The lack of a level playing field between Wall Street and the GSEs was also evident in the secondary market, where each GSE competed against broker-dealers and other institutional investors for its own guaranteed mortgage-backed securities. As the guarantor, the GSE had more information about the underlying loans than it typically made publicly available to competitors. And due to the implicit Federal guarantee of the GSE, the borrowing costs of the GSE to buy the securities were lower than comparable costs for competitors. An institutional investor simply couldn’t compete with the GSE in profitability in executing an identical trade. The GSE had superior information and a lower cost of funds.
Even smaller loan originators began to view the GSEs suspiciously around this time, as GSE business plans for growth began to invade the turf of direct mortgage lending. Like a drug company that discovers direct consumer advertising to patients, Fannie Mae extensively advertised itself as “America’s Housing Partner” in the 1990s; and even a post-conservatorship Freddie Mae continues to assure a jaded American public that “We Make Home Possible.”
As the 1990s progressed, private lenders stopped thinking of GSEs as useful instruments to develop new mortgage products. Instead, they worried that the GSEs would find ways to enter a developing mortgage market so as to eliminate private sector competition and profitability. The GSEs had turned from partners to predators, forcing private lenders to seek opportunity by increased the volume of niche products outside of the plain vanilla GSE and the relatively safe FHA/VA loan menu. The initial product of entry for many private residential mortgage programs was the “jumbo mortgage”—a mortgage with a loan amount in excess of conventional loan limits. The Federal government annually computed conventional loan limits based on median home prices. Maximum loan limits for FHA loans traditionally were lower than conventional loan limits, but the FHA required only a modest down payment. Congress allowed the GSEs to offer higher loan limits for conventional financing. In setting underwriting standards for most conventional loan types, the GSEs required a down payment higher than the FHA and, depending upon the amount of the down payment, private mortgage insurance. But as the 1990s evolved into the Age of the McMansion, living large translated into a jumbo mortgage. Private lenders lined up to offer them.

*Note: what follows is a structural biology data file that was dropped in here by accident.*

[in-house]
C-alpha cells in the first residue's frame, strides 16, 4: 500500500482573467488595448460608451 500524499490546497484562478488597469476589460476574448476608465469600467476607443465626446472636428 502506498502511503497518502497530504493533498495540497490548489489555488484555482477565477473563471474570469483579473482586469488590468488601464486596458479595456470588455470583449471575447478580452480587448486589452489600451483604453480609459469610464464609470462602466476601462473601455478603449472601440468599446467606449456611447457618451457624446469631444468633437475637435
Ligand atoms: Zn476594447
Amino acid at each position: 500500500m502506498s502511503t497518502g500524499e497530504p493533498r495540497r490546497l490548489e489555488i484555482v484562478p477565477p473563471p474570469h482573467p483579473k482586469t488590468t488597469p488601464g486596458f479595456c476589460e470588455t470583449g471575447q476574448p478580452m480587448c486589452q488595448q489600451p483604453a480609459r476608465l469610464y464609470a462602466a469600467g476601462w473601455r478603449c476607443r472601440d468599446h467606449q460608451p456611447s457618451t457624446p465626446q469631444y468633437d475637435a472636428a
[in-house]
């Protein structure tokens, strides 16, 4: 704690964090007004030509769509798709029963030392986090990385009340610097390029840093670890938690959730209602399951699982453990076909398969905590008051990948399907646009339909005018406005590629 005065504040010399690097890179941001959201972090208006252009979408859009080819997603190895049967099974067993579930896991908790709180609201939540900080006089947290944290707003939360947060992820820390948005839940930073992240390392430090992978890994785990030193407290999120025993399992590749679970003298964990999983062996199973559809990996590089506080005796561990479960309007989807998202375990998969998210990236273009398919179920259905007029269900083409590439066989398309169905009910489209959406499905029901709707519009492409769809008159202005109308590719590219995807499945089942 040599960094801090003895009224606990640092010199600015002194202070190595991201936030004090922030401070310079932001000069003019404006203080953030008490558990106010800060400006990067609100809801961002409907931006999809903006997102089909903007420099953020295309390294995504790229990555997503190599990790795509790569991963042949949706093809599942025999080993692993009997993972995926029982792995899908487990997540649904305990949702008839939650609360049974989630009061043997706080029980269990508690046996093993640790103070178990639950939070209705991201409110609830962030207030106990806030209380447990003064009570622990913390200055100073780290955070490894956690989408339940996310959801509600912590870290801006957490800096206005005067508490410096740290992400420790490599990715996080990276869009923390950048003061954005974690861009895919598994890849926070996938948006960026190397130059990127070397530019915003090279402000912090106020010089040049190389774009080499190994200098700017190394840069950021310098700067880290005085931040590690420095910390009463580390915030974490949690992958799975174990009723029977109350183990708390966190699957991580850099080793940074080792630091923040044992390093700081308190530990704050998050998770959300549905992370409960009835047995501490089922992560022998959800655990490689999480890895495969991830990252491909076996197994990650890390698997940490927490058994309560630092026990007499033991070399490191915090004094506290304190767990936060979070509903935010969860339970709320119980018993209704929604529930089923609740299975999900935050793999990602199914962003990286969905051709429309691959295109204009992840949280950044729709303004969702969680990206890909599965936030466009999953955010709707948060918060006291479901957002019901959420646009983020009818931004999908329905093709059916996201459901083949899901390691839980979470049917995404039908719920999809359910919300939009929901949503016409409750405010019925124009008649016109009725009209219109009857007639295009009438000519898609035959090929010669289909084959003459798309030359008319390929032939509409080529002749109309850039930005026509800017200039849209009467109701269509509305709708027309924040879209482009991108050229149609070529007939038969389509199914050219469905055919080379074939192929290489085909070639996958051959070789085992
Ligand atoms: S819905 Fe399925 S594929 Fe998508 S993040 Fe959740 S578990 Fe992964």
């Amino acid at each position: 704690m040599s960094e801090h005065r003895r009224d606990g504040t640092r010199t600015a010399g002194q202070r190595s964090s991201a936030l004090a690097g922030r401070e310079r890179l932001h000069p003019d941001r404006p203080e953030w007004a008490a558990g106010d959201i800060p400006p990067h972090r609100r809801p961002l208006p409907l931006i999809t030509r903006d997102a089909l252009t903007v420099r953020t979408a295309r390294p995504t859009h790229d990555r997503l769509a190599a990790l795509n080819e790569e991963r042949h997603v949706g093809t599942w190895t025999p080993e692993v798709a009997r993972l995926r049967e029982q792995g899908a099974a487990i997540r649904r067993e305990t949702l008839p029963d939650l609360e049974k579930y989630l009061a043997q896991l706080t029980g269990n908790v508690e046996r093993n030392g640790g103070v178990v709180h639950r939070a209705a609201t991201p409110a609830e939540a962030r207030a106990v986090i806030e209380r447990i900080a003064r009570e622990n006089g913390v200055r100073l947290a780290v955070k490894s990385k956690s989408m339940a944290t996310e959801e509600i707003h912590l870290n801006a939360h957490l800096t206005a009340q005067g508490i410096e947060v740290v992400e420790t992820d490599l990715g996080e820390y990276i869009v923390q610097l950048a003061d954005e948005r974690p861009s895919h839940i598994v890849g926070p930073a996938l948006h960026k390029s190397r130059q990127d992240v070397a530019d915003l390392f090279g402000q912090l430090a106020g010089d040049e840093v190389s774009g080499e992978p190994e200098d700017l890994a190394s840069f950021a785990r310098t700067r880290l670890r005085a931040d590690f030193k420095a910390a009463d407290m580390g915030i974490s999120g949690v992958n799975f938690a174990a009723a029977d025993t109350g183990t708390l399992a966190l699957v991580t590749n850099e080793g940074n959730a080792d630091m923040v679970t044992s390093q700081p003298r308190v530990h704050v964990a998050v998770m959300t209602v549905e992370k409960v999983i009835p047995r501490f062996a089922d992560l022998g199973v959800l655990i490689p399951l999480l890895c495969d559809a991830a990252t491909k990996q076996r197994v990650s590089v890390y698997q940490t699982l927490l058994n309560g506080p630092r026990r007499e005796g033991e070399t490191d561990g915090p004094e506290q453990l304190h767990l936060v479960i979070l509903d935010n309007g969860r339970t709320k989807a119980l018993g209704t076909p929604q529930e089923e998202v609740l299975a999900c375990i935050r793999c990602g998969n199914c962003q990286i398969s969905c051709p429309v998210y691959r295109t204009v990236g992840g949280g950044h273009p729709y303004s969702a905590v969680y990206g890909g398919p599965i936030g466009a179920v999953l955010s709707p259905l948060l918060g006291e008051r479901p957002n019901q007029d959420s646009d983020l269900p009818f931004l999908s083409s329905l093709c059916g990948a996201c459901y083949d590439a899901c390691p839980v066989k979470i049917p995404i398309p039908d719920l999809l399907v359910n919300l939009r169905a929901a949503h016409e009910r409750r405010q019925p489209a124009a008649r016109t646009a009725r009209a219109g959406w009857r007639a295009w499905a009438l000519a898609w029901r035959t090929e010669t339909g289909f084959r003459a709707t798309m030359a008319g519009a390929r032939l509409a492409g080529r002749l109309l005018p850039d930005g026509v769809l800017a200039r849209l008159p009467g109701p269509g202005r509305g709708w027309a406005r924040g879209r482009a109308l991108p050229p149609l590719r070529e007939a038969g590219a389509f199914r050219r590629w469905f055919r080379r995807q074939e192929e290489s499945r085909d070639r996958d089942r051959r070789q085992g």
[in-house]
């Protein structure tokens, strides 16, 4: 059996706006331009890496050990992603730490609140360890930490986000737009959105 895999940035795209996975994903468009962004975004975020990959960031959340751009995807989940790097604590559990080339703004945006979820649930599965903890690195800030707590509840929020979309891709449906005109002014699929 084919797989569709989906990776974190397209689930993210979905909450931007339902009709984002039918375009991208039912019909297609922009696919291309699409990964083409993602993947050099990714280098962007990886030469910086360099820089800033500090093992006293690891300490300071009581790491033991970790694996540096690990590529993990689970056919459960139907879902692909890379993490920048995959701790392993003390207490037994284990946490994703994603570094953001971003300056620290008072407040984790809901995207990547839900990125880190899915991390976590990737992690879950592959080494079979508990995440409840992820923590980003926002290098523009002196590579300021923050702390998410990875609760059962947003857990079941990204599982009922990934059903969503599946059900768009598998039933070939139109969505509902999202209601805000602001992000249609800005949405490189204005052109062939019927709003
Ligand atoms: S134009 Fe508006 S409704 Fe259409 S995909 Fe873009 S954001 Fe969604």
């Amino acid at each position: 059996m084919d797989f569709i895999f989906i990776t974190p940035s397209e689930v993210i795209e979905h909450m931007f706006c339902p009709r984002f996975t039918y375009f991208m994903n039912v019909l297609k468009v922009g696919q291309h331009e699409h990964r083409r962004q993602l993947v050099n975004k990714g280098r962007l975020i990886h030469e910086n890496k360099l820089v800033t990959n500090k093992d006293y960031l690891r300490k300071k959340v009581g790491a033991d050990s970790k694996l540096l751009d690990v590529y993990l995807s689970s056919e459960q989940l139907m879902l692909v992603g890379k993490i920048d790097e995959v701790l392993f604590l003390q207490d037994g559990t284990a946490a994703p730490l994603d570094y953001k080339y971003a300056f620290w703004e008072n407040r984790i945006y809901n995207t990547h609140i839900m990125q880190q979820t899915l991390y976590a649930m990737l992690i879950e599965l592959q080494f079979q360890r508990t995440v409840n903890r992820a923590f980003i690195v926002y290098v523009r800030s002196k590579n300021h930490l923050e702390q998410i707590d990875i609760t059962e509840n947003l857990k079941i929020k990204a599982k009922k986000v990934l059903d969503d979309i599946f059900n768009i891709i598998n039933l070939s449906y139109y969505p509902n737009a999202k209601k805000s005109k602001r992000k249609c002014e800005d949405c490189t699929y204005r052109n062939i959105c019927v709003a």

The whole jumbo business was risky enough, but what remains insufficiently understood is that the idea of a subprime mortgage also came about as a result of private lenders’ desperation at the invasion of their business turf by the GSEs. Subprime loans began in the mid-1990s as a way for borrowers with impaired credit—even those who could not qualify for FHA financing—to become homeowners. Subprime started as a small specialty, not restricted by FHA mortgage limits, but requiring close attention by loan servicers. Few realize that, at least during the 1990s, subprime was on the path of providing housing for poor credit risks without a run-up in default rates. At the time, lenders followed strict servicing procedures for this new higher-risk mortgage product. Risks were controlled by professional discipline. But after a promising start-up, the profitability of subprime attracted many new lenders without regard for servicing discipline. As a mainstream mortgage product, subprime became an unmitigated disaster for borrowers, lenders and investors, as everybody realized after the fact.
By the time the Millennium arrived, an even more basic change had emerged for many of the newer private label residential mortgage products. The down-payment requirement, a staple of mortgage loan underwriting, began to disappear.